Biology of blood and marrow transplantation: journal of the American Society for Blood and Marrow Transplantation 10/2008; 14(9 Suppl):23-8. DOI:10.1016/j.bbmt.2008.06.001 · 3.40 Impact Factor
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    ABSTRACT: Optimizing product quality is a current focus in cord blood banking. This study evaluates the role of selected donor- and collection-related variables. Retrospective review was performed of cord blood units (CBUs) collected ex utero between February 1, 2000, and February 28, 2002. Preprocessing volume and total nucleated cell (TNC) counts and postprocessing CD34 cell counts were used as product quality indicators. Of 2084 CBUs, volume determinations and TNC counts were performed on 1628 and CD34+ counts on 1124 CBUs. Mean volume and TNC and CD34+ counts were 85.2 mL, 118.9 x 10(7), and 5.2 x 10(6), respectively. In univariate analysis, placental weight of greater than 500 g and meconium in amniotic fluid correlated with better volume and TNC and CD34+ counts. Greater than 40 weeks' gestation predicted enhanced volume and TNC count. Cesarean section, two- versus one-person collection, and not greater than 5 minutes between placental delivery and collection produced superior volume. Increased TNC count was also seen in Caucasian women, primigravidae, female newborns, and collection duration of more than 5 minutes. A time between delivery of newborn and placenta of not greater than 10 minutes predicted better volume and CD34+ count. By regression analysis, collection within not greater than 5 minutes of placental delivery produced superior volume and TNC count. Donor selection and collection technique modifications may improve product quality. TNC count appears to be more affected by different variables than CD34+ count.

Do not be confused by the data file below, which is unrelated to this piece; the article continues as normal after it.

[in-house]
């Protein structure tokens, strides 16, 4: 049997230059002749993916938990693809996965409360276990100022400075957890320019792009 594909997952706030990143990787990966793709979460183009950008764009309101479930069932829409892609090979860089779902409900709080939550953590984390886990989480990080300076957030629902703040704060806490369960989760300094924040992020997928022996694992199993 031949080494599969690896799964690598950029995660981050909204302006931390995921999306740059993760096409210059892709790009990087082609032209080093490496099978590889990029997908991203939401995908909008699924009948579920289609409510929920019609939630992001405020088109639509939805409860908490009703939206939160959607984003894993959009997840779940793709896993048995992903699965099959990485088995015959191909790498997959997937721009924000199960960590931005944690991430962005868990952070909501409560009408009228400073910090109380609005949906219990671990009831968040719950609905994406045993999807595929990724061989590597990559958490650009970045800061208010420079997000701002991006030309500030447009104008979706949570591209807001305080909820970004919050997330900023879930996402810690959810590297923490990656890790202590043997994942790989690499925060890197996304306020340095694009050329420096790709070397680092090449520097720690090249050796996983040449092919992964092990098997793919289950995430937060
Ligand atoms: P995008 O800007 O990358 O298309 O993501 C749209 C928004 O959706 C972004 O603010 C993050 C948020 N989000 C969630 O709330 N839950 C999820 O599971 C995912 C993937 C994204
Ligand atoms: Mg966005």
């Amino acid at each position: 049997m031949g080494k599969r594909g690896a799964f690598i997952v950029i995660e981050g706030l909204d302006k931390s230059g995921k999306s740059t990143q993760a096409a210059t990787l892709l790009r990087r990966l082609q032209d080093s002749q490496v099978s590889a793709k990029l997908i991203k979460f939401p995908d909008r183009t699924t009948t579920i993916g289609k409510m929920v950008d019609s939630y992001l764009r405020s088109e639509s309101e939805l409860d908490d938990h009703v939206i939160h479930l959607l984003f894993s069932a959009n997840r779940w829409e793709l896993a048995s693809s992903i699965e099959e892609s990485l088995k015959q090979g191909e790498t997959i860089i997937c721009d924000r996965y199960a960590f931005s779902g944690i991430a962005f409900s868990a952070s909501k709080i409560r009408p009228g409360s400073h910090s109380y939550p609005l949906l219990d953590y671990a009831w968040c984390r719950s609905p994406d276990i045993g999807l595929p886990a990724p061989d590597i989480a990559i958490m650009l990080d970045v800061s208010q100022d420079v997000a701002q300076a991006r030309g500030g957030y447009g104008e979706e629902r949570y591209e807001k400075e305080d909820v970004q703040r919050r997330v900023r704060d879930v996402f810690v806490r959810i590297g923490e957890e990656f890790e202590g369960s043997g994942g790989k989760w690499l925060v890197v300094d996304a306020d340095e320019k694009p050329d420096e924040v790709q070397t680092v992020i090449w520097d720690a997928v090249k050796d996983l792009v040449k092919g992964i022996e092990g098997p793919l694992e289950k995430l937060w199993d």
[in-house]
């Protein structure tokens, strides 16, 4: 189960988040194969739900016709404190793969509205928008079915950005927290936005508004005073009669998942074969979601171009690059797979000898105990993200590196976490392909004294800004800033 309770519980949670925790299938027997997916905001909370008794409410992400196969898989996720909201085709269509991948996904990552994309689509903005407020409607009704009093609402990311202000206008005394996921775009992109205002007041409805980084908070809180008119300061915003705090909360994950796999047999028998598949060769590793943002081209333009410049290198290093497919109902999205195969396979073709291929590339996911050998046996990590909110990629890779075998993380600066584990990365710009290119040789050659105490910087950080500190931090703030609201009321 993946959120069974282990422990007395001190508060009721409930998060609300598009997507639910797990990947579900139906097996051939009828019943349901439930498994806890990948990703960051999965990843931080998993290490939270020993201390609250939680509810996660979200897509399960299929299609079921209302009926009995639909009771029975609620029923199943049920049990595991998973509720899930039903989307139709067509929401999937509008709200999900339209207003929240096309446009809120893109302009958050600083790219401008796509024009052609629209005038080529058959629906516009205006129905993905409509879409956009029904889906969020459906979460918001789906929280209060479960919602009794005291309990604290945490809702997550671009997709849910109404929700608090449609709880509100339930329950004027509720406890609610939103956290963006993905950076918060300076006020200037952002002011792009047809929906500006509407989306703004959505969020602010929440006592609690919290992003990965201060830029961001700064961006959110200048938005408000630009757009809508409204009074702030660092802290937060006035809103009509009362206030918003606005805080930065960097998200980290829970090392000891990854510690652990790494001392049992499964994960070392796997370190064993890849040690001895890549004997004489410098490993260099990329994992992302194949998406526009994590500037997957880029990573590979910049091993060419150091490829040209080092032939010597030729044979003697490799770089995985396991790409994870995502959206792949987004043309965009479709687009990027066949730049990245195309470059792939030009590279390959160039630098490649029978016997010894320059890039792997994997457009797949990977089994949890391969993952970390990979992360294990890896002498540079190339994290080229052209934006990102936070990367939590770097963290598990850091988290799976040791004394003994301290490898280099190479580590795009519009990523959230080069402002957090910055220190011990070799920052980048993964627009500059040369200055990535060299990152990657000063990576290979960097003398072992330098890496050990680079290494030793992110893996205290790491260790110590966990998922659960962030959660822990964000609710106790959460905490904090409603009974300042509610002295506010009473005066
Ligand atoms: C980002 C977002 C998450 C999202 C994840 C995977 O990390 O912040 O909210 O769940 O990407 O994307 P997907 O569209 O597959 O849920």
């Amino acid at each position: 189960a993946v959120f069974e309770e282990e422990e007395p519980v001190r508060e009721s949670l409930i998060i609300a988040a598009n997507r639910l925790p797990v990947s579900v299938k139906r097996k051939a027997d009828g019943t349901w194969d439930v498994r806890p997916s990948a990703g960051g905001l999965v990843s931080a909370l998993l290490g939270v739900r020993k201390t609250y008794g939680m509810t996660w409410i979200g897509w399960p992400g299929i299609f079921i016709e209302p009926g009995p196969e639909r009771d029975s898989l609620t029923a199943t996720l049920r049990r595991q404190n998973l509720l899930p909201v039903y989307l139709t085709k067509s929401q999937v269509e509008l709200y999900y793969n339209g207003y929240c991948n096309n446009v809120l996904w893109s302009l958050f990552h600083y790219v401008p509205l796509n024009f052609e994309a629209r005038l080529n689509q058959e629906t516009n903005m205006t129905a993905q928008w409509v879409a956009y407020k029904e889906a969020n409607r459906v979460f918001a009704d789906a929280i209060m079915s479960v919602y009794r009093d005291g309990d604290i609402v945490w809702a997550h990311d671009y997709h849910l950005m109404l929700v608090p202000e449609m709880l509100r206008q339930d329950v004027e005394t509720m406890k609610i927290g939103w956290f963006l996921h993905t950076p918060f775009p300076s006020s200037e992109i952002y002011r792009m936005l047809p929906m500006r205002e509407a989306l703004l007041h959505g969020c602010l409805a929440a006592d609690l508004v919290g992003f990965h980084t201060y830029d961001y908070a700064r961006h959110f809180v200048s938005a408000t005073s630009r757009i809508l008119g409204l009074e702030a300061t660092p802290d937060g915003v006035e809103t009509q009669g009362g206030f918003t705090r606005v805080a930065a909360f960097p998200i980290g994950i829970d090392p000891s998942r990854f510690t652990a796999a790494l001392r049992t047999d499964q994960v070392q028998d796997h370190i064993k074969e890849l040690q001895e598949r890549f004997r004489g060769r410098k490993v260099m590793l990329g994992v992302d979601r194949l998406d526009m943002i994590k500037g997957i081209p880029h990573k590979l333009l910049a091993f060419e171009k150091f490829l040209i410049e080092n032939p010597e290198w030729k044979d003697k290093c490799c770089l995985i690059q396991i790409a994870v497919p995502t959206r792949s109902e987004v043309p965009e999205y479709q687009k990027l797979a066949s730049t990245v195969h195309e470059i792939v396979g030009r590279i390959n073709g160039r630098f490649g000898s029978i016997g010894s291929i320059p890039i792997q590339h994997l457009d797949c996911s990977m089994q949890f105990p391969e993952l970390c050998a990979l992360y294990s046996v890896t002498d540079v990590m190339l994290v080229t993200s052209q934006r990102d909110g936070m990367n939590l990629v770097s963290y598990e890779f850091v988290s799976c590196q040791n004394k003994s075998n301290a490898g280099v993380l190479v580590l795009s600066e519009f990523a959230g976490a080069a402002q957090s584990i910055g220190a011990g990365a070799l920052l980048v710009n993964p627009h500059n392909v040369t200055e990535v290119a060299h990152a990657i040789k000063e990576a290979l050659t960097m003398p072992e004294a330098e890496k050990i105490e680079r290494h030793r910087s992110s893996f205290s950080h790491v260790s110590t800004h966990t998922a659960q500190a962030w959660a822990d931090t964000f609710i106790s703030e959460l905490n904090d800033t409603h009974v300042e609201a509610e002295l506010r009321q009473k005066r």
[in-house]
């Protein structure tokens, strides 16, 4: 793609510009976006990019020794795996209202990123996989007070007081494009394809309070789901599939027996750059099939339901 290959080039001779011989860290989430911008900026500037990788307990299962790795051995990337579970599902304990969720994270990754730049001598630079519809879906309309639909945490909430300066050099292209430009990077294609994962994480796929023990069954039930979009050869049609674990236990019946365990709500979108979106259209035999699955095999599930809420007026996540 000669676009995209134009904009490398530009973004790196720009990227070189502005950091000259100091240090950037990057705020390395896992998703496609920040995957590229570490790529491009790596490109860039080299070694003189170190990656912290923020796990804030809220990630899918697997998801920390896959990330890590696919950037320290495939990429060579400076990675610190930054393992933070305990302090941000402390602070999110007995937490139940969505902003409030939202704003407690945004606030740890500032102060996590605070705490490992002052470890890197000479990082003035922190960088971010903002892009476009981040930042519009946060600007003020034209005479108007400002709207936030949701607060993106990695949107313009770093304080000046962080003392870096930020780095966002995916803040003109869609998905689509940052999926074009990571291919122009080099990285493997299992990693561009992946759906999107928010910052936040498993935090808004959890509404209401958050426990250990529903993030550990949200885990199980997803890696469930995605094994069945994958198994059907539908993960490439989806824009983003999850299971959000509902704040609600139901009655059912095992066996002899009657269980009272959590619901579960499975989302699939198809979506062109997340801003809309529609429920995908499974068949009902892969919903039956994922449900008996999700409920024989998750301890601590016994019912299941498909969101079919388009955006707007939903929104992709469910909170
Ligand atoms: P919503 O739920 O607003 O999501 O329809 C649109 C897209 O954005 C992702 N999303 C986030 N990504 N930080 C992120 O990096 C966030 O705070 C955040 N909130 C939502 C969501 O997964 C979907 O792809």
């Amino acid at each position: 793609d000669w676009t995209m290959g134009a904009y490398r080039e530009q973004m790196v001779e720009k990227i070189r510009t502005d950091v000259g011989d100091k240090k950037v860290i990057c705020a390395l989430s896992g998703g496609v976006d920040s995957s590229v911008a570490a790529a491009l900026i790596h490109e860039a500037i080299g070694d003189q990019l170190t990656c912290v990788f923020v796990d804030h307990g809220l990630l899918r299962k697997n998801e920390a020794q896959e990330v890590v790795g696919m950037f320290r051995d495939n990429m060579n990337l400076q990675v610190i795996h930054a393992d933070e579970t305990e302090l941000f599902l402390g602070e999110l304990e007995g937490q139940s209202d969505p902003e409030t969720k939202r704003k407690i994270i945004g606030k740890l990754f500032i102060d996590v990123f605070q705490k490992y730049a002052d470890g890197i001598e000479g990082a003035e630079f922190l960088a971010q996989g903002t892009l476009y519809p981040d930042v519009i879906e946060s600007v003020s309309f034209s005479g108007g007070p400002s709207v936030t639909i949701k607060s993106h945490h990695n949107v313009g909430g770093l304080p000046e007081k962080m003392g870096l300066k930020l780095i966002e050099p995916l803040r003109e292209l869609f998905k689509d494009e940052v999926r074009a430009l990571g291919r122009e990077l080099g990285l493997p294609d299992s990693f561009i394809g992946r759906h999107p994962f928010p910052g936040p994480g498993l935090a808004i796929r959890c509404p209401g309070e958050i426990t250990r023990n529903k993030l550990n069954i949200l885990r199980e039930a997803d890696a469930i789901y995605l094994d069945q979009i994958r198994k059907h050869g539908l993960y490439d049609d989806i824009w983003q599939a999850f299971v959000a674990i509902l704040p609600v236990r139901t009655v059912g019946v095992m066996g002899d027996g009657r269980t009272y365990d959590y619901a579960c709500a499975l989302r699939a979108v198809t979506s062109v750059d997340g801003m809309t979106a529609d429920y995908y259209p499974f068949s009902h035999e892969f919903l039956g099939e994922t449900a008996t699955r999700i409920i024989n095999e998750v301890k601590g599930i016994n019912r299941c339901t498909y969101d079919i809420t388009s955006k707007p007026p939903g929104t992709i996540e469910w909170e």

Transfusion 03/2005; 45(2):189-94. DOI:10.1111/j.1537-2995.2004.04117.x · 3.23 Impact Factor
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    ABSTRACT: Umbilical cord blood (UCB) transplantation is becoming more widely used, yet ethical and policy issues regarding consent and health history persist. Whereas most UCB banks do not require paternal consent or paternal health history (PHH), both are obtained at this institution whenever possible. This study assessed the value of PHH in making UCB safer. A retrospective review was performed of all cord blood units (CBUs) collected by this bank between November 1999 and October 2000. All discarded CBUs were studied to identify those deferred based exclusively on PHH provided by the father in the PHH questionnaire. PHH was obtained for 301 of 655 (46%) CBUs collected. Of the 339 CBUs banked, 269 (79%) had PHH available. Three of the 301 CBUs in which PHH was available were discarded based solely on PHH, since maternal medical history and infectious disease testing were negative. Paternal high-risk factors in those three cases were: gave money or drugs for sex; traveled to an HIV high-risk area; and did not answer high-risk questions. Considerable time and effort is expended in the process and follow-up of obtaining PHH with an overall indistinct and unconvincing role in minimizing infectious disease transmission risk in UCB banking.
    Transfusion 11/2002; 42(10):1275-8. DOI:10.1046/j.1537-2995.2002.00188.x · 3.23 Impact Factor

Publication Stats

89 Citations
30.16 Total Impact Points


  • 2008-2014
    • National Marrow Donor Program
      Minneapolis, Minnesota, United States
  • 2011
    • University of Utah
      Salt Lake City, Utah, United States
    • University of Minnesota Duluth
      Duluth, Minnesota, United States
  • 2005
    • Minneapolis Veterans Affairs Hospital
      Minneapolis, Minnesota, United States